Published on September 17th, 2010 | by Ali Gharib0
The Daily Talking Points
News and views relevant to U.S.-Iran relations for September 17.
- The Wall Street Journal: Joe Parkinson reports on Turkish Prime Minister Tayyup Erdogan’s comments on Thursday that Ankara is seeking to triple its trade with Iran over the next five years. Erdogran told business delegates in Istanbul that Turkey and Iran were on the verge of signing a “preferential trade agreement” and that trade volumes between the two countries could swell to $30 billion. Turkey has been seeking to strengthen ties with its neighbors, including Iraq, Syria and Russia, after the recent deterioration of relations with Israel. “I can’t see any reason why we can’t establish an unimpeded trade mechanism with Iran similar to the one with Europe,” Erdogran said. “There are lots of things that we can give to Iran, as Turkey has made a serious industrial leap.” Erdogan’s announcement is likely to further strain relations between Washington and Ankara, as the Obama administration is seeking to tighten sanctions enforcement and deter investors from trading with Iran.
- Washington Post: Columnist David Ignatius hints the Obama administration may be ready to take up Iran on its offer of cooperation in Afghanistan — and endorses this possibility. He notes that Iran, which has its own interests in combating Afghan drug smuggling and hardline Sunni influence on its borders, has made some positive moves with regards to stabilizing Afghanistan. Now the administration must weigh whether engaging Iran on a “separate track” — i.e., Afghanistan — “might blunt U.S. pressure on the nuclear issue” or whether engagement “could be an important confidence-building measure.” Neoconservative writer Michael Rubin has already attacked the notion of such cooperation on the National Review‘s The Corner blog.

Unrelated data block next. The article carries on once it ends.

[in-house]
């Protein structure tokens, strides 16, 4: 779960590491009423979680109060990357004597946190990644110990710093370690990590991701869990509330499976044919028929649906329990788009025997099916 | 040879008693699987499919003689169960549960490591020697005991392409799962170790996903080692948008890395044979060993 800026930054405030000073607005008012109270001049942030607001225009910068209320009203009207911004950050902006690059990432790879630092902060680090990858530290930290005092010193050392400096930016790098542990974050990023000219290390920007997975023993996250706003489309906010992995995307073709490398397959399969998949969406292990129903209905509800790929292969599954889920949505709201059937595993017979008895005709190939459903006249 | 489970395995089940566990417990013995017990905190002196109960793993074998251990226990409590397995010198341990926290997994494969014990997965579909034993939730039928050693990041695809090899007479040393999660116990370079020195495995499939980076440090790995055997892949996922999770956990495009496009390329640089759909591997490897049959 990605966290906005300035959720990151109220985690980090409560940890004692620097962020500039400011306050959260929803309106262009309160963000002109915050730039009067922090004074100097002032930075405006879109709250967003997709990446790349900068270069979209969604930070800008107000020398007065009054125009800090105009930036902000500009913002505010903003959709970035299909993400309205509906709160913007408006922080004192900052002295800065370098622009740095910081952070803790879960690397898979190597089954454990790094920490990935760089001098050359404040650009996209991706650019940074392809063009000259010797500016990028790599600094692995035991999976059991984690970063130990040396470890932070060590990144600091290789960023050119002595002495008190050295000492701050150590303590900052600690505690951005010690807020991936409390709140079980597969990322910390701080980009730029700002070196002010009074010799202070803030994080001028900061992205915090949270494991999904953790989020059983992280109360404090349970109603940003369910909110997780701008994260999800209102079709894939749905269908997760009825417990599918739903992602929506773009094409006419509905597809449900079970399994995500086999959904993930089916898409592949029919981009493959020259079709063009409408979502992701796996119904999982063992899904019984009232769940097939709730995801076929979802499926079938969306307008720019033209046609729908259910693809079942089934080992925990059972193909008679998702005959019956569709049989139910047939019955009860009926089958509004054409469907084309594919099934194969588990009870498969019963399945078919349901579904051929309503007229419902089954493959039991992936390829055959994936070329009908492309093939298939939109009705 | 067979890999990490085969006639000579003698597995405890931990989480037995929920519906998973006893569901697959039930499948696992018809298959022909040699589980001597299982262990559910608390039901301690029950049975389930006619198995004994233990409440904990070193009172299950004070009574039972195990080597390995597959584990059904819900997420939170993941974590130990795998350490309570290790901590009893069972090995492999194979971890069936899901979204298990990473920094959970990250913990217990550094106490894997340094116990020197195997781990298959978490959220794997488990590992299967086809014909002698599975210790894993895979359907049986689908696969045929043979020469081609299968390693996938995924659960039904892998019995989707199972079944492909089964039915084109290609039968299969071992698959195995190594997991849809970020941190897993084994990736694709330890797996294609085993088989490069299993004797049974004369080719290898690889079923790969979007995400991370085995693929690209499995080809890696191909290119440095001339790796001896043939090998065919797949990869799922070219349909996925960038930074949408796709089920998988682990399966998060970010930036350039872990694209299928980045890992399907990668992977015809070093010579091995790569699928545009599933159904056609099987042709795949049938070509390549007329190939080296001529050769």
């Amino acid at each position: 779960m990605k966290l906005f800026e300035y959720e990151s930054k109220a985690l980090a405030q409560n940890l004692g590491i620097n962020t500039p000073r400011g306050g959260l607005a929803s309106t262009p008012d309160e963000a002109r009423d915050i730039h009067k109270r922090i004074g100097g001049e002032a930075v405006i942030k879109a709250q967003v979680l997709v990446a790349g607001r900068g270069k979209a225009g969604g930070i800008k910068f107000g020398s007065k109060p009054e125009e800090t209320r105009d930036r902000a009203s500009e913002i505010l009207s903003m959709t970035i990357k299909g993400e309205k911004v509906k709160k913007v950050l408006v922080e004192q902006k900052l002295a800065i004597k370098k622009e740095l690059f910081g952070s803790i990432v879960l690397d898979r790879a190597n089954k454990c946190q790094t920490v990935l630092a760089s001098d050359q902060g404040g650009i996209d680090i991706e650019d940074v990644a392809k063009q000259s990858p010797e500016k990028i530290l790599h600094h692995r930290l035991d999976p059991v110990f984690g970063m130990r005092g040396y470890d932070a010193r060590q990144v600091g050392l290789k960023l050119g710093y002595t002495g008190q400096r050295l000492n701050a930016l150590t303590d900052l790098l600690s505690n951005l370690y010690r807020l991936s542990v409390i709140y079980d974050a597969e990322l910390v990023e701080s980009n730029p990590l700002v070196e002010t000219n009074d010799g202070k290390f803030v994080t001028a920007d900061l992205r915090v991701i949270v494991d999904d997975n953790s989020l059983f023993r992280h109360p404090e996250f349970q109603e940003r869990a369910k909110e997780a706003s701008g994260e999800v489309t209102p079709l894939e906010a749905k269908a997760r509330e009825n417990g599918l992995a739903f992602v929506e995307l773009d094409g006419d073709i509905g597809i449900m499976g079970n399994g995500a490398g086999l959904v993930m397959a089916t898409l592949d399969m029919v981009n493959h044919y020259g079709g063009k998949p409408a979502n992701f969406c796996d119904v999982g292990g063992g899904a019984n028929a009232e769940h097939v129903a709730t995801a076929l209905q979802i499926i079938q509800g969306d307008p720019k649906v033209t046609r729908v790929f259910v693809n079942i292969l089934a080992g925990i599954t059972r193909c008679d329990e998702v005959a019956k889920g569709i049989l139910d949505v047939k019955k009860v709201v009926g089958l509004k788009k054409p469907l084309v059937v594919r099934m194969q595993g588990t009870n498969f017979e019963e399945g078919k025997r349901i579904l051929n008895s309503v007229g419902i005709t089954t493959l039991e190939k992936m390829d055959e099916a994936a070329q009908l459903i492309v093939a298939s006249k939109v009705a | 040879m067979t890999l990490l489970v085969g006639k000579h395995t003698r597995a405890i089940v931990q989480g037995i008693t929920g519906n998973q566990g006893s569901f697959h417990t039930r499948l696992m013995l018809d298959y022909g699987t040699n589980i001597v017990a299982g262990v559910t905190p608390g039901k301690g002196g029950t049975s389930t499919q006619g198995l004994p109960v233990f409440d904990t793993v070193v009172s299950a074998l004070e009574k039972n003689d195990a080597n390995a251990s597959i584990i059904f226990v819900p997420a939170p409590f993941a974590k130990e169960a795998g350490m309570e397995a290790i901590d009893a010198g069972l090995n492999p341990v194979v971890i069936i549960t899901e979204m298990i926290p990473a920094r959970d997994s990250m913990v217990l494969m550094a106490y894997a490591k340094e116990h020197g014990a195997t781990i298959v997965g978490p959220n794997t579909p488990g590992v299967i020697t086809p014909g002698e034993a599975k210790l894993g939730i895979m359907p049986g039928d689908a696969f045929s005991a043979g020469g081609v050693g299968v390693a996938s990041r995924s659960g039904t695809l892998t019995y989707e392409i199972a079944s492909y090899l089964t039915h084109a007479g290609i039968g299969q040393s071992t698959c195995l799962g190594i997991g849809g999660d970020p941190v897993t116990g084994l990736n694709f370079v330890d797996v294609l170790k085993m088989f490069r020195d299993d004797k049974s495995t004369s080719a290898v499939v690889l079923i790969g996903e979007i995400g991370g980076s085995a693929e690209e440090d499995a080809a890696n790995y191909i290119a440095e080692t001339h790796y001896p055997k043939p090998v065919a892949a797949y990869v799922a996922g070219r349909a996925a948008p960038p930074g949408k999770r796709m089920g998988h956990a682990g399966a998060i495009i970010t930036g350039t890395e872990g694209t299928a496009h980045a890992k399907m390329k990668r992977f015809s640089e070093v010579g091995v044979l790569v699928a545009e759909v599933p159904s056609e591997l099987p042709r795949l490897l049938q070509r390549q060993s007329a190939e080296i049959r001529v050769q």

- Foreign Policy: Marc Lynch, in a cross-post on his own FP blog and its Mid East Channel, writes that the Obama administration appears to be pursuing a path of “Keeping Tehran in a Box”, à la U.S. policy toward Iraq in the 1990s. “Eventually, as with Iraq,” he writes, “the choices may well narrow sufficiently and the perception of impending threat mount so that a President — maybe Obama, maybe Palin, maybe anyone else — finds him or herself faced with ‘no choice’ but to move towards war.” He observes it’s “not a pretty scenario”, and “variants of the status quo” are needed as clearly designated “off-ramps” to avoid getting stuck in dead end policy positions. He posits an enrichment deal or a change in Iranian internal politics as the sort of “off-ramp” that might avoid the current trajectory of the U.S.’s Iran policy, but he concedes neither are incredibly likely.